Head of the Clinic is Capt. George E. Marshall, Jamaica, L.I., who, assisted by two enlisted men dental technicians, keeps an amazing number of teeth in biting order. Marshall performs dental surgery, impactions, and ordinary
X-Ray Technicians Pfc. Jesse Blakely, left, and Sgt. Calvin Sowell make a picture of an American soldier's head.
filling jobs, as well as producing 25 dentures monthly for G.I.'s troubled with too few molars.
  In the ward area, some harmony drifted from a bamboo basha not unlike those around it. This was the Red Cross Club, managed by Negro Hospital worker Bernice Grice, Omaha, Neb., who brings cheer and helps the white and colored recuperants while away dull hours. Impish and congenial, Miss Grice, a graduate of the University of Omaha, and with a Master of Arts degree from Howard University, finds the job a pleasant challenge to help the men forget sickness and prepare them for soldiering duties.
  "They're all babies," she commented, "Always teasing me." Bernice Grice provides special attention to neurotic cases, usually giving them something constructive to do with their hands.
  The Tagap Hospital is a model Army institution, but Dr. Strickland, its commanding officer, summed up the spirit of the task his Negro comrades face treating the men of the Stilwell Road, who brave injury and death as they rush war supplies to our Chinese allies. "We are not an unusual organization," Strickland modestly asserted, "We are well-trained American citizens who happen to be colored. We are ready and able to do anything that comes within the scope of that training."
  "To the majority of our personnel, the inauguration of this hospital represents the fulfillment of an ideal; an ideal that allows free men the opportunity to pursue their chosen professions, regardless of race or creed. We are proud to have been chosen to serve our country in the capacities for which our training and talents best fit us."

‘Co-Prosperity Sphere’ Failure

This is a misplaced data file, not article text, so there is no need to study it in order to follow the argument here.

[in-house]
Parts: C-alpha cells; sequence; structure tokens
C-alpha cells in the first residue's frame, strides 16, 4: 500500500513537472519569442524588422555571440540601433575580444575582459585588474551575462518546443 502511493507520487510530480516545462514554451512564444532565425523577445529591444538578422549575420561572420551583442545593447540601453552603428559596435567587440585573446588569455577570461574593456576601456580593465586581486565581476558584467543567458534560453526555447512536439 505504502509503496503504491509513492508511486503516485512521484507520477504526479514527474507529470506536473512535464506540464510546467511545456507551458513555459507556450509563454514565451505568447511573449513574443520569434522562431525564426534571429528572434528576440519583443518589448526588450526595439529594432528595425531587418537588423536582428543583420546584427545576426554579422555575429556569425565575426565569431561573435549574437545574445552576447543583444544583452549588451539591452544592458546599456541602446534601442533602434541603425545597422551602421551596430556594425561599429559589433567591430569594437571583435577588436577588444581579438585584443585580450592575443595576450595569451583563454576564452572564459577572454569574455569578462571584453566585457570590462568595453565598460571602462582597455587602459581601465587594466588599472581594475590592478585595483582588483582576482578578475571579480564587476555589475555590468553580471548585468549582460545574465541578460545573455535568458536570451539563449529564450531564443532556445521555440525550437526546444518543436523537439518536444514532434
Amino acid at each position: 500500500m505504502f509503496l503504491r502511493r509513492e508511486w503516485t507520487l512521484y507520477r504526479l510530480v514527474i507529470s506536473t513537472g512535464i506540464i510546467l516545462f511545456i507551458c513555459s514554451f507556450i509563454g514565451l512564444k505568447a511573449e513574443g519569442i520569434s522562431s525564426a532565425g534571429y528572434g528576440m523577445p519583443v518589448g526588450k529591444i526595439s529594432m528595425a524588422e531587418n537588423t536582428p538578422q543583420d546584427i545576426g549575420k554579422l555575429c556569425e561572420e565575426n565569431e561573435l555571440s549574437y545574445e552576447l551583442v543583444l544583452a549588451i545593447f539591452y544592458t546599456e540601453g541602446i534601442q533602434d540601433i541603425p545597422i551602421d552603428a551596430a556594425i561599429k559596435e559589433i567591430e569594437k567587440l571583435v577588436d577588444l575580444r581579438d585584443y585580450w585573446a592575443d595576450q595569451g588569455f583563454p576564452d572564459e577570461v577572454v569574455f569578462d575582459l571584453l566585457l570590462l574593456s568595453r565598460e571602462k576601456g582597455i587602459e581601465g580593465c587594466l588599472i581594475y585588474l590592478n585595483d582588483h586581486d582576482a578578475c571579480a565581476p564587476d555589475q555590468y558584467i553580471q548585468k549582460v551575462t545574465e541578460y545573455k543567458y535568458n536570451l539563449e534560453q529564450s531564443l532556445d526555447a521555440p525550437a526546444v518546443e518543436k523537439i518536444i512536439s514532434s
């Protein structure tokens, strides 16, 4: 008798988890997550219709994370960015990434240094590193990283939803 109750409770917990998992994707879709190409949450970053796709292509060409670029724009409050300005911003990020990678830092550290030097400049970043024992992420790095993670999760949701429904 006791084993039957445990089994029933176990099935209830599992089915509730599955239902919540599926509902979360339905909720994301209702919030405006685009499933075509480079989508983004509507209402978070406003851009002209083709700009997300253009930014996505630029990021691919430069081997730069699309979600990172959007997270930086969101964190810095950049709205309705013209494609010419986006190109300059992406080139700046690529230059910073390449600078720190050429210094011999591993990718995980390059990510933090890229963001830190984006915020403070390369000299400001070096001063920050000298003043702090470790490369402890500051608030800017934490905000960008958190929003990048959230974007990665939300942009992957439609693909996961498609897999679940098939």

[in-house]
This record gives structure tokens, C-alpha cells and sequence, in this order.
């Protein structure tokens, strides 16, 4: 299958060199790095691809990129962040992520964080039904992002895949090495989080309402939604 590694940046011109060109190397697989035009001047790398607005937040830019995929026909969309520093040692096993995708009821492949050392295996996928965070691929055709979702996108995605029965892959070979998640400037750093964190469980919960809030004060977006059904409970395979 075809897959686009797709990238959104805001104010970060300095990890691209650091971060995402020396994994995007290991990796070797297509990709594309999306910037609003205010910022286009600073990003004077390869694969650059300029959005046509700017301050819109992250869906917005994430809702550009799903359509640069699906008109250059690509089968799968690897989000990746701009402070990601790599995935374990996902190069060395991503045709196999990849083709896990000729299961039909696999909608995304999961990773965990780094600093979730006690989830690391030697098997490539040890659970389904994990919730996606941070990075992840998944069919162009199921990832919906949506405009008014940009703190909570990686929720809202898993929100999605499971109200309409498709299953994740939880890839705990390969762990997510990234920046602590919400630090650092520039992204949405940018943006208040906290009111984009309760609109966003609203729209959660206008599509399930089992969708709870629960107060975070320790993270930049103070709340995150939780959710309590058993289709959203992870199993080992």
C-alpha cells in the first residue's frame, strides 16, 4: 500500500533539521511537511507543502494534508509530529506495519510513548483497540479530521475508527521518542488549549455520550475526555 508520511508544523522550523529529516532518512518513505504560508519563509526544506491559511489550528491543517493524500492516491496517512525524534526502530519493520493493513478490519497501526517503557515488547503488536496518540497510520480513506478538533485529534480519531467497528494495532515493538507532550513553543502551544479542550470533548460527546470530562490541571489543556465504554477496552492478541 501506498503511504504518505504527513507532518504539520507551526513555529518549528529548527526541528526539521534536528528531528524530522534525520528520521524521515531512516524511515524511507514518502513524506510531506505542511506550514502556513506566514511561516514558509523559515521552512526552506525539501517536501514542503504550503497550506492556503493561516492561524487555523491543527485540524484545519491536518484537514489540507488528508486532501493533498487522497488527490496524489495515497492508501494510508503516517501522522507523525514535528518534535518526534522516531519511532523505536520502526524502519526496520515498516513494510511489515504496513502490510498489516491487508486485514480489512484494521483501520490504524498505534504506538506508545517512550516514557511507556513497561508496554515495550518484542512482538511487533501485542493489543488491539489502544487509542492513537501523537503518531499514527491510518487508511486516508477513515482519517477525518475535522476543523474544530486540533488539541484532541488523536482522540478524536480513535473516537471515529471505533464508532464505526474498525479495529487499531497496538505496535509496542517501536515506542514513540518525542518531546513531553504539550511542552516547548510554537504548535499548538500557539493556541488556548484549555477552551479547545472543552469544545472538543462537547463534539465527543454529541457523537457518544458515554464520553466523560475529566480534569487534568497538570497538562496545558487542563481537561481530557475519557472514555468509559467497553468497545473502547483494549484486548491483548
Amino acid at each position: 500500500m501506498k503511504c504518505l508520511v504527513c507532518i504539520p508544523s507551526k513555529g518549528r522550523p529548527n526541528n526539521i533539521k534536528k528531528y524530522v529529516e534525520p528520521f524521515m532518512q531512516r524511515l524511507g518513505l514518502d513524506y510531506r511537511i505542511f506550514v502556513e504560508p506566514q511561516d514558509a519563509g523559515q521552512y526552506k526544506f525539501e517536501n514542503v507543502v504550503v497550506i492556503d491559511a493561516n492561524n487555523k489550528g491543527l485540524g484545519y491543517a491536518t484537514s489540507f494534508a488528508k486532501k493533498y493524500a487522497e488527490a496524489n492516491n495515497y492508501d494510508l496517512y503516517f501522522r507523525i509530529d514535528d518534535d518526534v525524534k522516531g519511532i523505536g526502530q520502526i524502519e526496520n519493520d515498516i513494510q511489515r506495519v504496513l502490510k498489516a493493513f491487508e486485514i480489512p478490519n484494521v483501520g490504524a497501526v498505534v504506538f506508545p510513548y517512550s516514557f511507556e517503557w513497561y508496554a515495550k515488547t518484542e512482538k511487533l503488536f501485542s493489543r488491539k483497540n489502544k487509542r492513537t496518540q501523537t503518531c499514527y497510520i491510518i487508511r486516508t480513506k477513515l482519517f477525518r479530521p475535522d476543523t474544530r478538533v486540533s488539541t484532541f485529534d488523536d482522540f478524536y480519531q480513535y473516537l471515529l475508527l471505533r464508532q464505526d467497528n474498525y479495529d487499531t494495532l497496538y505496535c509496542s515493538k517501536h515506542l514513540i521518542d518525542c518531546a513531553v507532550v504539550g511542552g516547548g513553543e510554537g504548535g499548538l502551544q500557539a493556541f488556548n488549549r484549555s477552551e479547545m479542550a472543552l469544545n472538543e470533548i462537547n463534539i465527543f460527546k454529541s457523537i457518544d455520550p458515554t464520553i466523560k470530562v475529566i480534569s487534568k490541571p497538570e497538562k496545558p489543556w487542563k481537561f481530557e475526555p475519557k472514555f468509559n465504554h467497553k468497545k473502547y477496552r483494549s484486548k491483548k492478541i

By HUGH A. CRUMPLER   United Press Correspondent
  RANGOON - Burma under the "Greater East Asia Co-Prosperity Sphere" was remarkably unprosperous.
  During the 38 months of Japanese occupation, the country's internal transportation system collapsed. Rice wasted in South Burma, while the people of Central and North Burma were on starvation diets because the railways were wrecked and the highways and rivers were under constant bombing and strafing attacks by Allied aircraft.
  Burma, world's biggest rice-exporting country, found herself without a market. Allied naval strength made Rangoon and other harbors useless. No sea-going cargo ship has been in Rangoon harbor for more than a year and a half.
  The country's economy collapsed under the double burden of losing both internal and external markets for its chief product. The old Burmese currency went "underground" and the Japanese printing press money took a sharp dive in value. Inflation and the black market invaded the country's bazaars.

  Burma imports practically all the manufactured goods consumed in the country. Her few factories were kept out of operation by air attacks.
  The effect of being cut off from the market for manufactured goods is apparent at any gathering of Burmese people. Burma's national costume is the brightly-colored lungyi, but the Burmese today are dressed in drab, mended clothes. Many are wearing altered Japanese uniforms.
  To make matters worse, the Japanese commandeered much machinery and civilian goods shortly after they occupied Burma. Refrigerators, radios, silverware, china and other European goods were shipped to Japan.
  The Japanese butchered a large number of livestock, for which the peasants were paid in invasion money. Preliminary estimates place the census of water buffalo, oxen and cattle at about 70 percent of the pre-war total.